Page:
Classic History Books

The History of England by A. E. Pollard

Similar changes followed in cotton-spinning and other industries, and the result was to alter the whole
economic structure of England. The cottager could not afford the new and expensive machinery, and his

spinning-wheels and hand-looms were hopelessly beaten in the competition. Huge factories were

required for the new inventions, where the workers were all huddled together instead of working in their

scattered homes; and large populations grew up around these new and artificial manufacturing centres.

Their locality was, however, determined by natural causes; at first water-power was the best available

force to drive the new machines, and consequently towns sprang up along the banks of rivers. But Watt's

application of steam- power to machinery soon supplanted water; and for steam-power coal and iron

were the greatest necessities. Factories therefore tended to congregate where coal and iron were found;

and the need for these materials created the coal and iron industries. Moreover, the pack- horse, the

waggon, and the old unmetalled roads soon proved inadequate for the new requirements of transport. For

a time canals became the favourite substitute, and many were constructed. Then Macadam invented his

method of making roads; finally, Stephenson developed the steam locomotive, and the railway system

came into existence.

Closely connected with these changes was a renewal of the inclosure movement. The introduction of
turnips and other roots, and the development of the rotation of crops increased the value of the soil and

revived the stimulus to inclosure; and hundreds of inclosure acts were hurriedly passed by a parliament

which contained no representatives of those who suffered from the process. It was assisted by the further

specialization consequent upon the industrial revolution; while the agricultural labourer gave up spinning

under the stress of factory competition, the spinner deserted his cottage and four acres in the country, to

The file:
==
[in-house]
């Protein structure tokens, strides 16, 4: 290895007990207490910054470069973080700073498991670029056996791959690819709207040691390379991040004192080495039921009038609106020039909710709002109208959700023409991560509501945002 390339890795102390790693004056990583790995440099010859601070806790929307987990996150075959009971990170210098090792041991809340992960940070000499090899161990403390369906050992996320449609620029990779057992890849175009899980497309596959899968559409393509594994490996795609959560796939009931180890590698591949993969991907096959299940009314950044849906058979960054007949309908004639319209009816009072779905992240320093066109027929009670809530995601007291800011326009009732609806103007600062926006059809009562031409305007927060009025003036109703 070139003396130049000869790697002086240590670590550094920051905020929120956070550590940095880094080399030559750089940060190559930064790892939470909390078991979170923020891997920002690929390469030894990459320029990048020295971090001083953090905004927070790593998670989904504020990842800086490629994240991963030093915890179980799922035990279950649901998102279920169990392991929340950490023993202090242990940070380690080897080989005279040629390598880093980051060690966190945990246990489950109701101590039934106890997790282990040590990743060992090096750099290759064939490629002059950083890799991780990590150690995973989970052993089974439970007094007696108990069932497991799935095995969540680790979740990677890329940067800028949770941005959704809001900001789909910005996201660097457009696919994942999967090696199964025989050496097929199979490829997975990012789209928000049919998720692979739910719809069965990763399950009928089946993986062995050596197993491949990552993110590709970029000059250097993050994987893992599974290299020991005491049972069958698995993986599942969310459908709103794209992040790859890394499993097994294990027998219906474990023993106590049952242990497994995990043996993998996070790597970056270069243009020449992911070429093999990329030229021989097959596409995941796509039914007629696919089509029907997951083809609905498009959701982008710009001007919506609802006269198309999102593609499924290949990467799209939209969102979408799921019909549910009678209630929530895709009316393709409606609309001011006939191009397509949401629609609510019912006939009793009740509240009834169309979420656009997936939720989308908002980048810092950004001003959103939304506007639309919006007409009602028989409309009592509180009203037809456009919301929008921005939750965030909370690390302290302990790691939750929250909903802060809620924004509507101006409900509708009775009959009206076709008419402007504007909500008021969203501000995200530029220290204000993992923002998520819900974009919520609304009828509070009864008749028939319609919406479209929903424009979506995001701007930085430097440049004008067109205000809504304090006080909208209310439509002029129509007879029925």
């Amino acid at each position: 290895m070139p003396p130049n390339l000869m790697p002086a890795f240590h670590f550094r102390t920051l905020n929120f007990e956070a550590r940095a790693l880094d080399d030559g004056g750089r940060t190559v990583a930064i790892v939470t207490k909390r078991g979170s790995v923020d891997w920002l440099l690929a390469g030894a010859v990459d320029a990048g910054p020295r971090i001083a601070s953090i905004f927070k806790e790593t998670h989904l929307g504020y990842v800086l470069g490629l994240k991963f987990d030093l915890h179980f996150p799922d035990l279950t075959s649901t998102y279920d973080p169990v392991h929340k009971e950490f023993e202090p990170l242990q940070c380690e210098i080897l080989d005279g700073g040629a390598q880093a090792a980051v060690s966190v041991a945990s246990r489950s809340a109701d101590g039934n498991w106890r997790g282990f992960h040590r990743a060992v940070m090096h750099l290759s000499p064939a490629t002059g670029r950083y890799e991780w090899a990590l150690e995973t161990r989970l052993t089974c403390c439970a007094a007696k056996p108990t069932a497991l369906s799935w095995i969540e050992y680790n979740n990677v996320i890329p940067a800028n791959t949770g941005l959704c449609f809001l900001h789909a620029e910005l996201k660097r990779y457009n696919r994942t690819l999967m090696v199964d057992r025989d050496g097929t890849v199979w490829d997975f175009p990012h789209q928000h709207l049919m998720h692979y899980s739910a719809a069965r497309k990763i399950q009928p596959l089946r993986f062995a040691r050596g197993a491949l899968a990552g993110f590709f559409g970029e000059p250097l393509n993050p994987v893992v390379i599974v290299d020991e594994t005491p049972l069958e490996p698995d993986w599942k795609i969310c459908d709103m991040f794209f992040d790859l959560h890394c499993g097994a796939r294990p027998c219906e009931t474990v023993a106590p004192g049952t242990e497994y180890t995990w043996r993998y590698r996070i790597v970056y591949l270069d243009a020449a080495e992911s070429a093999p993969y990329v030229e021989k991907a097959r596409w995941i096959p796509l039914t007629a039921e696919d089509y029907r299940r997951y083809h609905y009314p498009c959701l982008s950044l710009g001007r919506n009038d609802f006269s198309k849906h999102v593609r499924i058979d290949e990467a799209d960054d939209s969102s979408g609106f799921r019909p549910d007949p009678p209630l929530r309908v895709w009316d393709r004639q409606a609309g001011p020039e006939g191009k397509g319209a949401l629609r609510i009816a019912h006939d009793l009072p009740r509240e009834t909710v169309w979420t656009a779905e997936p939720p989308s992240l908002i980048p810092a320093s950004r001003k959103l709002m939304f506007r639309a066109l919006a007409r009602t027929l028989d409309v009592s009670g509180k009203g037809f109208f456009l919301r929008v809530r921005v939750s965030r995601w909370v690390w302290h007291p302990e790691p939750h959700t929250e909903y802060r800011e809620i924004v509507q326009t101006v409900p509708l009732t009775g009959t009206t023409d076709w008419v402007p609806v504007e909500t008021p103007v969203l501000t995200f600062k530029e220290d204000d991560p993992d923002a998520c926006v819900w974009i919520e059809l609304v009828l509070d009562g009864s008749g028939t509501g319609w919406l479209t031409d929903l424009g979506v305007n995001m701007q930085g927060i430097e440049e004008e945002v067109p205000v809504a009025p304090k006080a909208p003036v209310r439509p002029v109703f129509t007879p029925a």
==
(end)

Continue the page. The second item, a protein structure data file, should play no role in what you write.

seek a dwelling near the factory which employed him; and the Elizabethan Act, insisting upon the

allocation of four acres to each new cottage built, was repealed. But for that repeal, factory slums would

be garden cities, unless the incubus of this provision had stopped the factory development. The final

result of the inclosure movement upon the country was to deprive the public of most of its commons and

open spaces, to deprive the agricultural labourer of all right in the soil he tilled, and to rob him of that

magic of property which, in Arthur Young's phrase, turned sand into gold.

The inevitable adjustment of the population to these altered economic conditions entirely changed its
distribution. Hitherto the progressive and predominant parts of England had been the south and east;

conservatism found its refuge in the north and west, which rebelled against the Tudors and fought for

Charles I. The south and east had been the manufacturing centres because iron was smelted with wood

and not with coal. Now that coal was substituted for wood, the juxtaposition of coal and iron mines in the

north attracted thither the industries of the nation, while the special features of its climate made South

Lancashire the home of cotton-spinning. The balance of population and political power followed. To-day

southern England, apart from London and some other ports, hardly does more than subsist, and its

occupations are largely parasitic. The work and the wealth and the trade which support the empire and its

burdens have their origin and being in the north.

The population not only shifted, but rapidly increased. The uprooting of peasants from their little plots of
land which acted in medieval England and acts to-day in France as a check upon breeding, and their

herding in crowded tenements, weakened both moral and prudential restraints in the towns; while in the

country the well-meant but ill-considered action of the justices of the peace in supplementing the

beggarly wages of the labourers by grants out of the rates proportioned to the number of each man's

children produced a similar effect. The result was an increase in the population welcome to patriots who

hoped for hordes of soldiers and sailors to fight Napoleon, but startling to economists like Malthus, who

inferred therefrom a natural law constraining population to outrun the earth's increase. Malthus did not


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